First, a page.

The tie linking the English language to economy is twofold. On the one hand it is the conduit channelling international trade, on the other it has undergone changes caused by this international trade. Trade and commerce involve contact and exchange, not only of material goods but also of different realities, ideas and ways of living, and consequently terminology. The lexis of money, together with coins and coinage, becomes an extremely interesting case study, showing how English is a composite language, taking on board loans from many different cultures, most particularly Latin. Anglo-Saxon vocabulary related to money was in fact already enriched by the contact with the Romans, which had brought the circulation of Roman coins and the consequent first transition from a coinless barter society to a monetary one (Green 20002: 219). Also French, from the Normans’ rule onwards, and, to a lesser extent in this specific field, the Scandinavian languages and German contributed to its growth. Once the main stages of English monetary history have been outlined, the paper will offer a lexical and semantic analysis of some meaningful key words, selected from A Thesaurus of Old English (par. 15.01.04 Coinage, money). They will be investigated in both their literal and metaphorical meanings and contexts. Studying words and their related changes is the equivalent of studying the real situations where they are employed and the reasons for their evolution. The present analysis aims at emphasising the constant interaction between different external (historical, social, cultural) and internal (linguistic) facts, which has always characterised the English language. The result is a layered and mixed vocabulary in which perfectly merged Latin and Germanic elements coexist and make the language dynamic and most suitable for adopting, adapting and creating words. The following paper illustrates some partial results of a wider research project and focuses on words for money going back to Old English.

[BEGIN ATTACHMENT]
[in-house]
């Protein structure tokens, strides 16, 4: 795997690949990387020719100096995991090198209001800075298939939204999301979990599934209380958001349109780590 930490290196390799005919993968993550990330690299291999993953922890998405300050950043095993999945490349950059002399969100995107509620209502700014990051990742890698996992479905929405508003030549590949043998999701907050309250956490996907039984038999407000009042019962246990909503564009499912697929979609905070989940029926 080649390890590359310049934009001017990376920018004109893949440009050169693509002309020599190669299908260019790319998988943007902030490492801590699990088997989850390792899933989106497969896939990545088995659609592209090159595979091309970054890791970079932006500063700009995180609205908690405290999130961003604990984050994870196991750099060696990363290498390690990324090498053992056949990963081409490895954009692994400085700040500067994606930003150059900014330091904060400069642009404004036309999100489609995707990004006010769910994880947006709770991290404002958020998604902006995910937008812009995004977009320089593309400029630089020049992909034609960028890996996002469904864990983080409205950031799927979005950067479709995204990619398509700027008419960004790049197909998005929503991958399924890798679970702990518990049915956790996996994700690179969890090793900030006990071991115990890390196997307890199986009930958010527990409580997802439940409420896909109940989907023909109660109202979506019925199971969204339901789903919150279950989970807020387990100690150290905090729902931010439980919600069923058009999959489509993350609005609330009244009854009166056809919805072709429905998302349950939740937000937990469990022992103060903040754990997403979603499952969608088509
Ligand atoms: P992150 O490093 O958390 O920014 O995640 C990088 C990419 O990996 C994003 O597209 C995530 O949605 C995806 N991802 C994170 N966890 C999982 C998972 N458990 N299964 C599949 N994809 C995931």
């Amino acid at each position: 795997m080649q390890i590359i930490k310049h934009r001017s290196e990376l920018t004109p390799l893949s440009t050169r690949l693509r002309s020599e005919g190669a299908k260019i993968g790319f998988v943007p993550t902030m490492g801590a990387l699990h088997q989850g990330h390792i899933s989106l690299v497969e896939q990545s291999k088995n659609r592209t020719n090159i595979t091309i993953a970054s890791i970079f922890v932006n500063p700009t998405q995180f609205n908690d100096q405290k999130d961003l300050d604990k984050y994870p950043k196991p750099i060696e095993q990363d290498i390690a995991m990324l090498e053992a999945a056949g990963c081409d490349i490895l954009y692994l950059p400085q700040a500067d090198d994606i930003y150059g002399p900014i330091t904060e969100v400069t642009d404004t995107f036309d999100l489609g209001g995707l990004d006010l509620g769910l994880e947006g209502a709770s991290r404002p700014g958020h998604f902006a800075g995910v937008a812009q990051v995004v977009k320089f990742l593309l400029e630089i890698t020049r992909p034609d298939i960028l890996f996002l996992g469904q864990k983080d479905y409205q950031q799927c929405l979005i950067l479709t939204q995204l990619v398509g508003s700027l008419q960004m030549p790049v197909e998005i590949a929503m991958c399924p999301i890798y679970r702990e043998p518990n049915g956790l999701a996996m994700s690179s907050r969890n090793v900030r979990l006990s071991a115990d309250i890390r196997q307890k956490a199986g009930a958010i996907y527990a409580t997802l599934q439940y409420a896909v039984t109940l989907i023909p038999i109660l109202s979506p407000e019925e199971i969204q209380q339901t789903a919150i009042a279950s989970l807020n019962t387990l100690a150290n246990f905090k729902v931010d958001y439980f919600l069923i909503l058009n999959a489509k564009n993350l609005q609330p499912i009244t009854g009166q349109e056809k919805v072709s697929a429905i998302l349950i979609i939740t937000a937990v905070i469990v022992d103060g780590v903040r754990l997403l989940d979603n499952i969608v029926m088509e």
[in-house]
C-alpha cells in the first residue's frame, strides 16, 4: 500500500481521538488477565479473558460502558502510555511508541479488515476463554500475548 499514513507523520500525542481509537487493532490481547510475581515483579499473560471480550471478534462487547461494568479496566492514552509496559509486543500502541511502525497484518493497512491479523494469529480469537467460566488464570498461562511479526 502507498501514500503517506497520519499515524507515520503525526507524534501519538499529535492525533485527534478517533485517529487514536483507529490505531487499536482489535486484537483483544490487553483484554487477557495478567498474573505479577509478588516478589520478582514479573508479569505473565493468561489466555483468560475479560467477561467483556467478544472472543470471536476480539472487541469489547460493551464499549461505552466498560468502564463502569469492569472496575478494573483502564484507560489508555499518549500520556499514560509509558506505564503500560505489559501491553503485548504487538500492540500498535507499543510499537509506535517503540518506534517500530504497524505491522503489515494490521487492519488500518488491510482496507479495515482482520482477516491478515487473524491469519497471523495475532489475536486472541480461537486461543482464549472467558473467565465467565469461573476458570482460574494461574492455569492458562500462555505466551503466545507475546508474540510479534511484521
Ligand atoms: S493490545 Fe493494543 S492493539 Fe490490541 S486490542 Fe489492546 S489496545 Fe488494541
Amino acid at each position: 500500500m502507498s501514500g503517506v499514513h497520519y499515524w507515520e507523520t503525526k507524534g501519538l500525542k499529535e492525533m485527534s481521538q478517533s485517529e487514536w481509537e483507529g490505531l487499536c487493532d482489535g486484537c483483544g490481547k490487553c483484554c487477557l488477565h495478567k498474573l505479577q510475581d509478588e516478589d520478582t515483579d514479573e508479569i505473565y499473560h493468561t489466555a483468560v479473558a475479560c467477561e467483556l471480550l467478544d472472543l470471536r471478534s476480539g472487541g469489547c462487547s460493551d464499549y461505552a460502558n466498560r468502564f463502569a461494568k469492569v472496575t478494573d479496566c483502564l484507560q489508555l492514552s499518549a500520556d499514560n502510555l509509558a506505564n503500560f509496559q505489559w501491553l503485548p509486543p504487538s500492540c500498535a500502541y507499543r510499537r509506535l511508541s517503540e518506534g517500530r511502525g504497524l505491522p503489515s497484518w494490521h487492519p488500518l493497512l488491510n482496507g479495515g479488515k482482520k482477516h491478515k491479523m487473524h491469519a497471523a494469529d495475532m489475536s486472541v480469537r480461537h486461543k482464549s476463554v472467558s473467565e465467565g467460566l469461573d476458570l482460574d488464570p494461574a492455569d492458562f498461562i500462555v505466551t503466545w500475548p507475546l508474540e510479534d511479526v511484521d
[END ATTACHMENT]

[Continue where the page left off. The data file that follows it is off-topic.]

|Titolo della pubblicazione ospite||A lifetime of English studies, Essays in Honour of Carol Taylor Torsello|
|Numero di pagine||12|
|Stato di pubblicazione||Pubblicato - 2012|
- History of the English Language